GENETIC EPIDEMIOLOGICAL STUDIES OF NASOPHARYNGEAL CANCER

Project Details

Description

Nasopharyngeal carcinoma (NPC) is a rare disease in most countries throughout the world (1/100,000), but it occurs at up to a 100-fold higher frequency in the Chinese people of southern China and Southeast Asia. The high incidence also appears in immigrant Chinese. Family history is known to be a very important risk factor for NPC. To investigate the potential genetic component for susceptibility, a family study of NPC was carried out in Taiwan by Dr. Yue-Fen Wang prior to joining the MEDIB. Detailed information about family history of cancer, smoking habits, and consumption of salted fish during childhood was collected from 750 NPC probands. Segregation analysis of a truncated trait with a logistic probability density function for age of onset was performed. Results suggest that familial clustering of NPC can be best explained by a Mendelian recessive locus with gender specific susceptibility, where consumption of salted fish during childhood and the number unaffected preceding sibs also affects risk. Under this model, the frequency of the high risk allele was 0.18, and the lifetime susceptibility of NPC was 0.09 for females and 0.18 for males with the high risk genotype. Penetrance of this putative highrisk genotype by age 80 is 8% for females and 16% for males, compared to 0.04% for females and 0.07% for males with low risk genotypes. Individuals who consumed salted fish during childhood have a slightly higher penetrance (8.8% for females, and 17.2% for males by age 80 for the high risk genotype). The best-fitting model suggests that the high risk gene accounts for over 90% of NPC in this population.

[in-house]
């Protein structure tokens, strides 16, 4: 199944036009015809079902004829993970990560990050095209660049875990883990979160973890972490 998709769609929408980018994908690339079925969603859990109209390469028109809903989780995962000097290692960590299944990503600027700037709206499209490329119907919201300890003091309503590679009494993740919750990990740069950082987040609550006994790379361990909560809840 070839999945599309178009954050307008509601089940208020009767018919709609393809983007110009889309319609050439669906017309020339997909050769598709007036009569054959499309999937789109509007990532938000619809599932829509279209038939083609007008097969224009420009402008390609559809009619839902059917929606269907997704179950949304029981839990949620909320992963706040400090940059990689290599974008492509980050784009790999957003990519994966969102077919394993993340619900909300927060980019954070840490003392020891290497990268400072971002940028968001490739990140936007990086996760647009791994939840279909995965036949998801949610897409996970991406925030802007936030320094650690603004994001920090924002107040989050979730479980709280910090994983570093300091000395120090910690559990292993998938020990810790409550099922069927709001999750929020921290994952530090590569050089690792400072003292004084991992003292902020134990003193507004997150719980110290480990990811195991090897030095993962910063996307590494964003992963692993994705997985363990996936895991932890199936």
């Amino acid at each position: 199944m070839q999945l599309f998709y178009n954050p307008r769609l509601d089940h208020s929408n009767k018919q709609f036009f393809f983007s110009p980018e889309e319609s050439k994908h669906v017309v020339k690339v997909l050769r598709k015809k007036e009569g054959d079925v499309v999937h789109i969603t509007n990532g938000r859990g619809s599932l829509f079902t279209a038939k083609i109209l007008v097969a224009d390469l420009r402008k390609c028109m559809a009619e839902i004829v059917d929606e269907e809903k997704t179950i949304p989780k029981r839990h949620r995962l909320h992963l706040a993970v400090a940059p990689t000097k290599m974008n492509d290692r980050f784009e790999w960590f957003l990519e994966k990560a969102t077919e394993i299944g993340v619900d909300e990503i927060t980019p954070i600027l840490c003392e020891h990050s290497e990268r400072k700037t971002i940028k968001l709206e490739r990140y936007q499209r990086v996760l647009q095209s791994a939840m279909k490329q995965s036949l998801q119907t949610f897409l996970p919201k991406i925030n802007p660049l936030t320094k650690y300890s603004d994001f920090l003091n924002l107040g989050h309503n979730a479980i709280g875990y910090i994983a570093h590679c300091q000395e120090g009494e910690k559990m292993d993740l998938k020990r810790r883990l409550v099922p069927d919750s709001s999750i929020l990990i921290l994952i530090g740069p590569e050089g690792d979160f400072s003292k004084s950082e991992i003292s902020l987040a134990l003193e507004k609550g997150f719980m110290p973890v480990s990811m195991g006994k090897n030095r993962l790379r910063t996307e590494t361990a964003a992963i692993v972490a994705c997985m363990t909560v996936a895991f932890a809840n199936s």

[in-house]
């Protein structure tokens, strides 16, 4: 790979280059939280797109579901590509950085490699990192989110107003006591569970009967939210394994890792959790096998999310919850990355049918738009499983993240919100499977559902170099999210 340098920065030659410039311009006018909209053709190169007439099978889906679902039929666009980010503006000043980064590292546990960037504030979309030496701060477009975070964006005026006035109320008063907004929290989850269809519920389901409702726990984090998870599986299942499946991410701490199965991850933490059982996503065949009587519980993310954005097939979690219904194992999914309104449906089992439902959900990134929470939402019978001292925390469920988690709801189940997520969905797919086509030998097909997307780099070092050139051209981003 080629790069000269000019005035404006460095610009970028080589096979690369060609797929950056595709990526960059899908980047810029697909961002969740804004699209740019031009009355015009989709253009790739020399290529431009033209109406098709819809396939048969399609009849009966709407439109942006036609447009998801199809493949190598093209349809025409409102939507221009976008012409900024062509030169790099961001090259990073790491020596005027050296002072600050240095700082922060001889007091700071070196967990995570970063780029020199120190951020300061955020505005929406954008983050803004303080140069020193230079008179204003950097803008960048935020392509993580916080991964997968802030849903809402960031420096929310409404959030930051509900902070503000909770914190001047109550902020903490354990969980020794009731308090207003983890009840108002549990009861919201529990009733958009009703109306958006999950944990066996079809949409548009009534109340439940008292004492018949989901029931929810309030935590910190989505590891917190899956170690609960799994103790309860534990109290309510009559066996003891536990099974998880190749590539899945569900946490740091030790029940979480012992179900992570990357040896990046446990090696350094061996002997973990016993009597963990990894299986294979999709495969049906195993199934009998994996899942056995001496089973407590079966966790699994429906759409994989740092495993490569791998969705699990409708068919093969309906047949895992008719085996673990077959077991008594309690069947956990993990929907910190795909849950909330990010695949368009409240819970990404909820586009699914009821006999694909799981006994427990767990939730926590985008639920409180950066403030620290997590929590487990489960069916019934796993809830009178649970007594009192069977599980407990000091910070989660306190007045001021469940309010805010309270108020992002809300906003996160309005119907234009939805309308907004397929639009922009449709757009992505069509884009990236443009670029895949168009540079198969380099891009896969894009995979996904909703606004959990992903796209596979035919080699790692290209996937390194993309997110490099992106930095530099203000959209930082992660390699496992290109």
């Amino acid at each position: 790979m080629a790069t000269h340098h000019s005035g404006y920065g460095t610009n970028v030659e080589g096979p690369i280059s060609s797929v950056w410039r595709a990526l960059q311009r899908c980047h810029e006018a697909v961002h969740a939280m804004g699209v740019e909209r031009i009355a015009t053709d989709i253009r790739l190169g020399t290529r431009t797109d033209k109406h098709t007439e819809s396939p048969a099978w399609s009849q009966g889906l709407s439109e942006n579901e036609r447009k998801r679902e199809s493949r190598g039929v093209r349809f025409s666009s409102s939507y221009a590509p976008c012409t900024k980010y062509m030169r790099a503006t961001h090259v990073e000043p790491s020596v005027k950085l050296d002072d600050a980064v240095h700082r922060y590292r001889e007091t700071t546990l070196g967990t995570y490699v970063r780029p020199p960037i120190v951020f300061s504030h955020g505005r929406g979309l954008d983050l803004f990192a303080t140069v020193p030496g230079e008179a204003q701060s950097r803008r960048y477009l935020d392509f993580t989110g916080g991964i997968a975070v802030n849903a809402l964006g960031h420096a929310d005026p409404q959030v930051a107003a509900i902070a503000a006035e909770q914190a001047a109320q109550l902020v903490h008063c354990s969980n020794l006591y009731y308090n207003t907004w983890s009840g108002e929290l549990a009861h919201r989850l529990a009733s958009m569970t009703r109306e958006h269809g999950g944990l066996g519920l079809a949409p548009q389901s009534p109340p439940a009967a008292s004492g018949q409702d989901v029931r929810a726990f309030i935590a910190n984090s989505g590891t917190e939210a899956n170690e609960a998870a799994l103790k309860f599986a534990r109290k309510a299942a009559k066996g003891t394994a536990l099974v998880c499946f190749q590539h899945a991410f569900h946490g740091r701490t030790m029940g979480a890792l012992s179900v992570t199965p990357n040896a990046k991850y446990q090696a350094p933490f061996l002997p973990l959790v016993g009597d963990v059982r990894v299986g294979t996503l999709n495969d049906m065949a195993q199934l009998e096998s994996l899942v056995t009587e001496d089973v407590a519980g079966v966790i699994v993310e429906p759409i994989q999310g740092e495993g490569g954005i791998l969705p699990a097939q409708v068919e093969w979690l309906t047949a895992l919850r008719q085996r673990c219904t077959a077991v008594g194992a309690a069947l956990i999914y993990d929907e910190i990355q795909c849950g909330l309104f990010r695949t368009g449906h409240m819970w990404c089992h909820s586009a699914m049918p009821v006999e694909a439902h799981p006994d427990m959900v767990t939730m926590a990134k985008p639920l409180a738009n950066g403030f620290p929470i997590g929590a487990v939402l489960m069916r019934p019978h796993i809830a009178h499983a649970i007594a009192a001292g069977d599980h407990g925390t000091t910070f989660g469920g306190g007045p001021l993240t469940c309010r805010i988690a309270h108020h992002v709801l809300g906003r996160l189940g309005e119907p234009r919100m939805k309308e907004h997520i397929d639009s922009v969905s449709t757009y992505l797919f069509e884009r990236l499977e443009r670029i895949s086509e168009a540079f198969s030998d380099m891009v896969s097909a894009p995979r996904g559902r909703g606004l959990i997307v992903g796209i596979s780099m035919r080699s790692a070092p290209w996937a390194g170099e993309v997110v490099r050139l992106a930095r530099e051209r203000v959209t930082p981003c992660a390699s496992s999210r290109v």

StatusNot started

Funding

  • National Institute of Dental and Craniofacial Research

ASJC

  • Genetics
  • Oncology
  • Cancer Research
  • Epidemiology

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